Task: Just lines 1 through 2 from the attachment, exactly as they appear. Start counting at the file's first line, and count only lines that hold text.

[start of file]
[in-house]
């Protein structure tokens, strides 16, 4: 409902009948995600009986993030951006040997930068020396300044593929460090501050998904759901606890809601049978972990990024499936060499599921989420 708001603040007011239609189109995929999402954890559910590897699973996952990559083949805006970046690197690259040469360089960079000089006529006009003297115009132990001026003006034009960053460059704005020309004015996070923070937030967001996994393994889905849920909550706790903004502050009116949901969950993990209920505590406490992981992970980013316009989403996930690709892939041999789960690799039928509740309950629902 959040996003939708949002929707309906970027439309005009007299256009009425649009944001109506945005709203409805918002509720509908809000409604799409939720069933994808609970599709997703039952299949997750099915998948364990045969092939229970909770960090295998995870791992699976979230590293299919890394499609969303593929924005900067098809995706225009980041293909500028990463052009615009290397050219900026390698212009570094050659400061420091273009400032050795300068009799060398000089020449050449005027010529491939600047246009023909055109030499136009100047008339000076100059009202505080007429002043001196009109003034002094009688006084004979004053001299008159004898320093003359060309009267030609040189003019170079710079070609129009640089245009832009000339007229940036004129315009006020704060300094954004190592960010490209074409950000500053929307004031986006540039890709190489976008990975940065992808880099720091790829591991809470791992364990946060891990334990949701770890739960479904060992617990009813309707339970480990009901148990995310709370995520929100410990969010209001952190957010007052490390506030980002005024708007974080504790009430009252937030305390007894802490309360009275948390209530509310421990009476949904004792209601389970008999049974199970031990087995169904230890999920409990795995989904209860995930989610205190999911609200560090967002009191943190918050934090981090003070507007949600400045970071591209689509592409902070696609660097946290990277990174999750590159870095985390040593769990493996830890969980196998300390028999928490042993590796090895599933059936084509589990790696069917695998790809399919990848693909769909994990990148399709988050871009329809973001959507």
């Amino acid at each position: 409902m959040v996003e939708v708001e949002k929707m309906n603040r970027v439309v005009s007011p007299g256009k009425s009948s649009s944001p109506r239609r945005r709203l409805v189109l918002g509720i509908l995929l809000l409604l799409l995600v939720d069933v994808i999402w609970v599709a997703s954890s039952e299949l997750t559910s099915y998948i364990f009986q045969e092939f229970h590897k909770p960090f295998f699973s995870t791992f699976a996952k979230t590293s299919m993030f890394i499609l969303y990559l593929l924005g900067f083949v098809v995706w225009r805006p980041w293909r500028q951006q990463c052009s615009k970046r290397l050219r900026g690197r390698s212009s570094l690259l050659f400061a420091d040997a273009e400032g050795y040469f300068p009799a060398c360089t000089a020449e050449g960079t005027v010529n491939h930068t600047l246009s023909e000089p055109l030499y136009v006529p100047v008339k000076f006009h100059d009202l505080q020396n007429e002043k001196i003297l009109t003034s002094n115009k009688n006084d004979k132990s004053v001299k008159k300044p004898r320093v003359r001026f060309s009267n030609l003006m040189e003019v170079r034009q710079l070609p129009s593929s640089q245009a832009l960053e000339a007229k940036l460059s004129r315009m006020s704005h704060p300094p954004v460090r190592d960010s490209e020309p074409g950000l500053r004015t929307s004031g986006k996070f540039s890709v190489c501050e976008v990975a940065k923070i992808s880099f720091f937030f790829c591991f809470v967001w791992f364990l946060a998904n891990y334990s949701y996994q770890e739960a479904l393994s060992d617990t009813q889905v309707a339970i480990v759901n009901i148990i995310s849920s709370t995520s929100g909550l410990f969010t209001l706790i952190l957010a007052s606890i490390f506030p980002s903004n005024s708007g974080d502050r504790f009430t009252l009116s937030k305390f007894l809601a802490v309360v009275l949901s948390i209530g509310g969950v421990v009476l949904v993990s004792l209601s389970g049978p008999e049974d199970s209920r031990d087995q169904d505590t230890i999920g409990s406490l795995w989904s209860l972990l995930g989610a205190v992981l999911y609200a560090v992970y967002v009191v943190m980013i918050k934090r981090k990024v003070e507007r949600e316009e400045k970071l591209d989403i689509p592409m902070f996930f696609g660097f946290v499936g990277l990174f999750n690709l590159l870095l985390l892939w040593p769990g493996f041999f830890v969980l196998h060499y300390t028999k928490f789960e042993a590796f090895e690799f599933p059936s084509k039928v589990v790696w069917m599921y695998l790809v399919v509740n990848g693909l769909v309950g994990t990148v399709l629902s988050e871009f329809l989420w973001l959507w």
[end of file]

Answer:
[in-house]
């Protein structure tokens, strides 16, 4: 409902009948995600009986993030951006040997930068020396300044593929460090501050998904759901606890809601049978972990990024499936060499599921989420 708001603040007011239609189109995929999402954890559910590897699973996952990559083949805006970046690197690259040469360089960079000089006529006009003297115009132990001026003006034009960053460059704005020309004015996070923070937030967001996994393994889905849920909550706790903004502050009116949901969950993990209920505590406490992981992970980013316009989403996930690709892939041999789960690799039928509740309950629902 959040996003939708949002929707309906970027439309005009007299256009009425649009944001109506945005709203409805918002509720509908809000409604799409939720069933994808609970599709997703039952299949997750099915998948364990045969092939229970909770960090295998995870791992699976979230590293299919890394499609969303593929924005900067098809995706225009980041293909500028990463052009615009290397050219900026390698212009570094050659400061420091273009400032050795300068009799060398000089020449050449005027010529491939600047246009023909055109030499136009100047008339000076100059009202505080007429002043001196009109003034002094009688006084004979004053001299008159004898320093003359060309009267030609040189003019170079710079070609129009640089245009832009000339007229940036004129315009006020704060300094954004190592960010490209074409950000500053929307004031986006540039890709190489976008990975940065992808880099720091790829591991809470791992364990946060891990334990949701770890739960479904060992617990009813309707339970480990009901148990995310709370995520929100410990969010209001952190957010007052490390506030980002005024708007974080504790009430009252937030305390007894802490309360009275948390209530509310421990009476949904004792209601389970008999049974199970031990087995169904230890999920409990795995989904209860995930989610205190999911609200560090967002009191943190918050934090981090003070507007949600400045970071591209689509592409902070696609660097946290990277990174999750590159870095985390040593769990493996830890969980196998300390028999928490042993590796090895599933059936084509589990790696069917695998790809399919990848693909769909994990990148399709988050871009329809973001959507």